This the Tablets” would have answered reference

This essay will examine the development of reference
services, with a focus on academic libraries. Forms of reference have changed
over time. Initially, services were conducted in person, often at a service
desk, with librarians offering help with research and assistance in locating
and citing sources. Now that modes of communication have expanded into the
virtual world, these interactions are also changing. Academic libraries now regularly
offer reference assistance through e-mail, chat, mobile and Internet-based channels.
(Kilzner, 2011, pp. 291 – 292). It is these changes towards virtual reference
services which this essay will explore. This will be done through an
examination of the origins of reference services, followed by a discussion of
how these initial forms have changed over time, due to the changing needs of
the user as a response to the prominence of technology in people’s lives.

 

 

There is proof that the librarians came in to being not long after
the library itself. In Babylonian and Assyrian empires, a librarian had an
official title (“Man of the Tablets”), and librarians were identified in records
as far back as approximately 2,000 BCE. It is reasonable to imagine that the “Man
of the Tablets” would have answered reference queries (Anderson
& Cvetkovic,
2015, p. 4). As we will see below, while the concept of reference services
specifically is over a century old, reference librarianship in practice has its
origins in the latter half of the nineteenth century, partially in response to
one of that eras most important accomplishments – namely, the spread of
education. As more people were educated, education institutions grew in size,
and concurrently so did their libraries, both in size and complexity, hence the
focus on academic libraries in this essay. When new people came to use the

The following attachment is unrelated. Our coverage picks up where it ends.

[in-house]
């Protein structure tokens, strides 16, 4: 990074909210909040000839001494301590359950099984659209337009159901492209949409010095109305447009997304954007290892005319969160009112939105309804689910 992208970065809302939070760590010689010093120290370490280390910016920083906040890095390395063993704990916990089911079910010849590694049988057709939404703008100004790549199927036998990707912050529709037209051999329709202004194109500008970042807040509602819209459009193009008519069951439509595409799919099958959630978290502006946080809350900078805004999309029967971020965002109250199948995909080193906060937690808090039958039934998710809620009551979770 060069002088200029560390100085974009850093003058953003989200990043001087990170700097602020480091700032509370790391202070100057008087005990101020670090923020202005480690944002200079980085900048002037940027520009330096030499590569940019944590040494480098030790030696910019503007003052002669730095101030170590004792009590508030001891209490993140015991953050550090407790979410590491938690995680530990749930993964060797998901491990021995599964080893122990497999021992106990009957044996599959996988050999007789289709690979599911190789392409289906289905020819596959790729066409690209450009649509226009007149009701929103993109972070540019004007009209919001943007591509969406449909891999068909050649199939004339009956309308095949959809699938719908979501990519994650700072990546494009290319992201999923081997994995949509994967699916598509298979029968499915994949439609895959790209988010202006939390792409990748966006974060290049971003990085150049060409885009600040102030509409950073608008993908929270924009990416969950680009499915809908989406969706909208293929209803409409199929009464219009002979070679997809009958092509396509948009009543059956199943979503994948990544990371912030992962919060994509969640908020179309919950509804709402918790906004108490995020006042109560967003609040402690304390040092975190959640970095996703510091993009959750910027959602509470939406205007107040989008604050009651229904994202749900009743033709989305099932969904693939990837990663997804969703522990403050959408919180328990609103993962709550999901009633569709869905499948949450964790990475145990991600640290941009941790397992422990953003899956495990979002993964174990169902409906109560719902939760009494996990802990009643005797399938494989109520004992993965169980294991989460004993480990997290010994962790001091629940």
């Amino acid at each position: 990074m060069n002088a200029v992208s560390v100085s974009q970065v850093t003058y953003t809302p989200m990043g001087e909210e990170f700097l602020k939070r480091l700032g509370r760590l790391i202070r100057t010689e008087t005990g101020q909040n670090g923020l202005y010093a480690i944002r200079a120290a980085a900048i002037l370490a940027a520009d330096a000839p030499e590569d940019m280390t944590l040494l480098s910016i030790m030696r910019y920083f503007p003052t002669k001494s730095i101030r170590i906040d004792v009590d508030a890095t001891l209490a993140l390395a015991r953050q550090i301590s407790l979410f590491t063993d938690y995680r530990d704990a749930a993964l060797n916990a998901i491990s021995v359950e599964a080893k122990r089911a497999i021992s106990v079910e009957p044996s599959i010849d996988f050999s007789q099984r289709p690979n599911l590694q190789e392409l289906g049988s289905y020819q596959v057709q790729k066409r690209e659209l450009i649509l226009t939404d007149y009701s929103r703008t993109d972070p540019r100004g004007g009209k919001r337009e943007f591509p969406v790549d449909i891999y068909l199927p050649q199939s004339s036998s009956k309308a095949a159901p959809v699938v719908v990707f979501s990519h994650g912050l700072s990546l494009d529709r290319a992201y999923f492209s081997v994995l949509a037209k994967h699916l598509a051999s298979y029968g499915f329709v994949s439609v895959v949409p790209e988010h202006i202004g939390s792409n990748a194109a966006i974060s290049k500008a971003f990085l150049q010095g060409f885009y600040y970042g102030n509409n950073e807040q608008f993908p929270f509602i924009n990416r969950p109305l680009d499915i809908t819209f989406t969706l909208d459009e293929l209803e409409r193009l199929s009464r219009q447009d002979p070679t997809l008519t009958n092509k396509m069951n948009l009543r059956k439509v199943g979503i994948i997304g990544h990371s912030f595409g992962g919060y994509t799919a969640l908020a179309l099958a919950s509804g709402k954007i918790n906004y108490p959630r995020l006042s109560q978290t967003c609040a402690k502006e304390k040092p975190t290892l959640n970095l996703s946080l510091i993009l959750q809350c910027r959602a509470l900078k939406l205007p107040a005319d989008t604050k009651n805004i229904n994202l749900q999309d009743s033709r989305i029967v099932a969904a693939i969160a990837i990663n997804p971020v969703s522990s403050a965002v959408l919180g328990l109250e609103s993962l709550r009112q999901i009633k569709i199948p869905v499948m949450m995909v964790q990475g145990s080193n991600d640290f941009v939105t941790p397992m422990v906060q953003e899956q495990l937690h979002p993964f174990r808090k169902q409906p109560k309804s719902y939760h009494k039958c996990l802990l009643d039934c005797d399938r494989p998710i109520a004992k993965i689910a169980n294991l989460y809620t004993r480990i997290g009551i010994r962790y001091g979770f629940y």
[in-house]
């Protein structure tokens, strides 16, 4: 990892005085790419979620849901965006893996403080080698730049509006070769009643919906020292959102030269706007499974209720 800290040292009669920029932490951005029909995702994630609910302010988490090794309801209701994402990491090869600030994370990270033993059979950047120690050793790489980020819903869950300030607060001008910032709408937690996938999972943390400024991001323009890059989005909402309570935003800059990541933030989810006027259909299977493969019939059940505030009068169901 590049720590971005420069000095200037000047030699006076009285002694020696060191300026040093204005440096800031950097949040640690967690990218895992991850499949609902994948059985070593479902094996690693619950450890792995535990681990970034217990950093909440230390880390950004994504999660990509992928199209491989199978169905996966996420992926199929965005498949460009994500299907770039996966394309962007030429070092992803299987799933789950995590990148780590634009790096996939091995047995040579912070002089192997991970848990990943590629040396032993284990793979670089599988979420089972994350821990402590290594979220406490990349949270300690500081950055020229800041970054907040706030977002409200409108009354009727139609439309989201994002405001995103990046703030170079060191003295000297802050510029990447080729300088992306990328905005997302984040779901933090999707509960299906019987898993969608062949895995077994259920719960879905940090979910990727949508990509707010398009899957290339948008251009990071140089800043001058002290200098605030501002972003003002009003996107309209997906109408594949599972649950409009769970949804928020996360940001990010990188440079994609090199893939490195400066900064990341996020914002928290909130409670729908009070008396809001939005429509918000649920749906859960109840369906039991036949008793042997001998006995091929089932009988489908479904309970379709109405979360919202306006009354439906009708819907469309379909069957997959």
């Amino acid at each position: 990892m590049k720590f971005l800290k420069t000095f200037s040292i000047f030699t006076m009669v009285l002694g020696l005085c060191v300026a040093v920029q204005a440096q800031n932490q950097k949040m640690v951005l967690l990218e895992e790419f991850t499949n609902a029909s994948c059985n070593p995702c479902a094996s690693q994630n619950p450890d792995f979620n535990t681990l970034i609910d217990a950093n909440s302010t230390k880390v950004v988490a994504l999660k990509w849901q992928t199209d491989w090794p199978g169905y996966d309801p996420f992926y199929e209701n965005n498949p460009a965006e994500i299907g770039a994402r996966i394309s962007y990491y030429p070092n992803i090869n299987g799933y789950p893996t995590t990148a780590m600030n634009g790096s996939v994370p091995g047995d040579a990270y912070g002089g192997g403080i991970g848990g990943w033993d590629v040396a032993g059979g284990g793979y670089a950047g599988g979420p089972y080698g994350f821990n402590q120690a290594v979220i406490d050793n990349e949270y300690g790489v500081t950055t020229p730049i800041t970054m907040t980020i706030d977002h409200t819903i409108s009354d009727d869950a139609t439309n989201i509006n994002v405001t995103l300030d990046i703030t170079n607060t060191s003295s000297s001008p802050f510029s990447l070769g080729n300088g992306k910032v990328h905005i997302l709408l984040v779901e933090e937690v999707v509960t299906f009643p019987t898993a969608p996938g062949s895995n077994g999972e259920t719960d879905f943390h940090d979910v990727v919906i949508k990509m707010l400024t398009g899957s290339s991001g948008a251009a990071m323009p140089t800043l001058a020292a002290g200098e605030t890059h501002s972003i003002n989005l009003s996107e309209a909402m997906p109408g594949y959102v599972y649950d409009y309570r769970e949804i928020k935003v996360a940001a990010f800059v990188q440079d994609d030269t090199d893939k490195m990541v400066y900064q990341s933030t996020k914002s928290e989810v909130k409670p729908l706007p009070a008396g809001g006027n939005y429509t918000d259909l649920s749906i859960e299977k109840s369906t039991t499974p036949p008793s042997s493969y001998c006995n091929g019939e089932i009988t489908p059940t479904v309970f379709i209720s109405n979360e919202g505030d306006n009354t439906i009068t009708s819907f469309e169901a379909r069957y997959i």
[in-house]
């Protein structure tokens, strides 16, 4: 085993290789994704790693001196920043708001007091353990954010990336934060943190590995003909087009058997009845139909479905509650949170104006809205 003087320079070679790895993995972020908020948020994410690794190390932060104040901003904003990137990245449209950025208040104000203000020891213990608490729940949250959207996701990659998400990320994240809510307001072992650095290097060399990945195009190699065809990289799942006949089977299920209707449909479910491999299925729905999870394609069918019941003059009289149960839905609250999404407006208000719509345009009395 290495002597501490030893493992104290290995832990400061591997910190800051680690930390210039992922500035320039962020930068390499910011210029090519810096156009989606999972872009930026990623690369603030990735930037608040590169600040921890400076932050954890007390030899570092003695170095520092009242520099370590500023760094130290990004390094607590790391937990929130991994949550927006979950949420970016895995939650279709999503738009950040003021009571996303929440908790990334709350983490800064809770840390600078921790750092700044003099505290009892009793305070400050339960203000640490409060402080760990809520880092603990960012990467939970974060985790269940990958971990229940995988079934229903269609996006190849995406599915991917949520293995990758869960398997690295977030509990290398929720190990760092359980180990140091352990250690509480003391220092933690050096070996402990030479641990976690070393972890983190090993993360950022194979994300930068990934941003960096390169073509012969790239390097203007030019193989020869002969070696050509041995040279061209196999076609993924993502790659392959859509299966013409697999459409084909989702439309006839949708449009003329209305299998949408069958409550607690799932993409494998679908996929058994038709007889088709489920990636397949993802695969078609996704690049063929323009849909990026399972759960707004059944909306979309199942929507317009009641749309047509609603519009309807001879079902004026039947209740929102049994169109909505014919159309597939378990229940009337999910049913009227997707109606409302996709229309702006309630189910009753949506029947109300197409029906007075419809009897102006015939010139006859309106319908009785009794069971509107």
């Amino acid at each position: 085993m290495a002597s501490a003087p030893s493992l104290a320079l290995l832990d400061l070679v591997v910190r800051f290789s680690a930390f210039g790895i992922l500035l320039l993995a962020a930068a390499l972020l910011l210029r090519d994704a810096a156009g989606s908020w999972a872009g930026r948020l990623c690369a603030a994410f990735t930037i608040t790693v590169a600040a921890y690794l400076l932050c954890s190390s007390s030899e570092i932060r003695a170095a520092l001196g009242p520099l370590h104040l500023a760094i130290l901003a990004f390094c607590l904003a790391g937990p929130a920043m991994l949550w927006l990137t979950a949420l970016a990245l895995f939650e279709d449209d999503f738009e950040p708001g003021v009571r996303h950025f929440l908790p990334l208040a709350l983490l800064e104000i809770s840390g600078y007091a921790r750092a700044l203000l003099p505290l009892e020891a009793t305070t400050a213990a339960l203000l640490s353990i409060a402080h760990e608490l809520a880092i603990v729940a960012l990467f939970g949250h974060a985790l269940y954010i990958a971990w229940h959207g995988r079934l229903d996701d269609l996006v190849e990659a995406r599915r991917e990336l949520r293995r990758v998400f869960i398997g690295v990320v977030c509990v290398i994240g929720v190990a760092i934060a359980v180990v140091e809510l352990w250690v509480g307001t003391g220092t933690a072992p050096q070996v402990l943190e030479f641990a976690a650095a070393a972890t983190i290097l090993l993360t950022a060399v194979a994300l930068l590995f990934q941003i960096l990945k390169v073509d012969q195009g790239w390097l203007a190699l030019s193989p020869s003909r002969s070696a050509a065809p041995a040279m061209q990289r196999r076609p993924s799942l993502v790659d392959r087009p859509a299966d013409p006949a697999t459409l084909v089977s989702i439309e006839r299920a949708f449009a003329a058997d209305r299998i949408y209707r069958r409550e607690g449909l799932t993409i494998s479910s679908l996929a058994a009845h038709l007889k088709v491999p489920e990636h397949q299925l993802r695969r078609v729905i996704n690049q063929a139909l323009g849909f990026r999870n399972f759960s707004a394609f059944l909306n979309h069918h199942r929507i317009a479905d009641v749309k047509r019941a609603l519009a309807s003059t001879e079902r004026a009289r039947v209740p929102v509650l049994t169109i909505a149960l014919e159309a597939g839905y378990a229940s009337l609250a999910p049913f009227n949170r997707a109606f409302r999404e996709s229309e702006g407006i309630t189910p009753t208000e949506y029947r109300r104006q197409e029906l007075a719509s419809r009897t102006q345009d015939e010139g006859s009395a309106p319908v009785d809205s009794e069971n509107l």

library, they were not skilled in how to use the library, and so libraries gradually
realised the need for a link between the library collections and the users.
That link became the librarian, which eventually developed in to the reference
librarian (Cassell & Hiremath, 2013, p. 3; Bopp & Smith, 2001, p. 4).

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The development of reference departments can be seen from the mid-1800s
onwards. In the 1850s British libraries were differentiating between the
“reference library” from the “lending library”. These terms related to the use
of the books and their circulation rather than to the roles of the librarians
who worked in those institutions. One of the first reference departments was
started in Chicago by William Frederick Poole in the late 1880s, although
exactly what that entailed is difficult to discern. By 1881, the Chicago public
library had a “reference department” rather than a “reading room”. Library
architects were incorporating references departments into their building plans
around this time also. These reference departments referred to the type of
books located there rather than to the staff(Anderson & Cvetkovic, 2015, p. 6).

In 1876 Samuel Swett Green spoke in favour of librarians assisting
public library patrons in finding information and establishing a working
relationship with them. Green’s avocation of reference services in considered
to be seminal in the development of reference departments in libraries. Green’s
1876 article was the first published article about reference services, and it
was based on a presentation given at the first conference of the American
Library Association earlier that year. The article, titled “Personal Relations
between Librarians and Readers”, Samuel Green alluded to four functions of what
we now call reference service. These functions are:

• Teaching users how to use the library and directing them towards
the best sources of information;

• deducing from consultation with the user what it is they are
really seeking;

• Recommending sources to users that best fit their needs and
abilities

• Promoting the library within the community by mingling with the
users and assisting them as much as possible.

Although times and tools have changed significantly in the past
130+ years, these four functions have remained constant. Tyckoson, David A.
(2011) p. 259 Pena & Green 2006 pp. 163 – 164 (Anderson
& Cvetkovic,
2015, p. 6)

 

Green’s
paper is surprisingly modern in its recommendations and concepts of reference
work. All the basic reference functions are touched on in his paper –
information, guidance, and instruction. He advised librarians in public
libraries that a lot of users, particularly working men and businessmen, do not
have either the time or the knowledge to search for the information they need. Therefore,
the librarian should search the information for them and present it to them.
For